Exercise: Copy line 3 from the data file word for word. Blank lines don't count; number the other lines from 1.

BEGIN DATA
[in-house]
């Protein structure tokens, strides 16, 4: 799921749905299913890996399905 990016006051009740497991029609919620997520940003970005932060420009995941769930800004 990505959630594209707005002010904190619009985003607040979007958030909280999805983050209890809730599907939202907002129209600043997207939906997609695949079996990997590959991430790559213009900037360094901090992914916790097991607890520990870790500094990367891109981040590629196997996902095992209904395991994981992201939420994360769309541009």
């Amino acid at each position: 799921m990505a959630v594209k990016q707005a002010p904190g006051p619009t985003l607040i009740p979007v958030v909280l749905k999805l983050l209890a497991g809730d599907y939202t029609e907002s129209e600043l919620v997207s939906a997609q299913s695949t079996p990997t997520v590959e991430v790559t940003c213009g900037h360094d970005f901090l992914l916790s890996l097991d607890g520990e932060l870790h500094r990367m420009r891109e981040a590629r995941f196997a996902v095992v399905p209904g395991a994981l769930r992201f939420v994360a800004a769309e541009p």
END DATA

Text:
């Amino acid at each position: 799921m990505a959630v594209k990016q707005a002010p904190g006051p619009t985003l607040i009740p979007v958030v909280l749905k999805l983050l209890a497991g809730d599907y939202t029609e907002s129209e600043l919620v997207s939906a997609q299913s695949t079996p990997t997520v590959e991430v790559t940003c213009g900037h360094d970005f901090l992914l916790s890996l097991d607890g520990e932060l870790h500094r990367m420009r891109e981040a590629r995941f196997a996902v095992v399905p209904g395991a994981l769930r992201f939420v994360a800004a769309e541009p």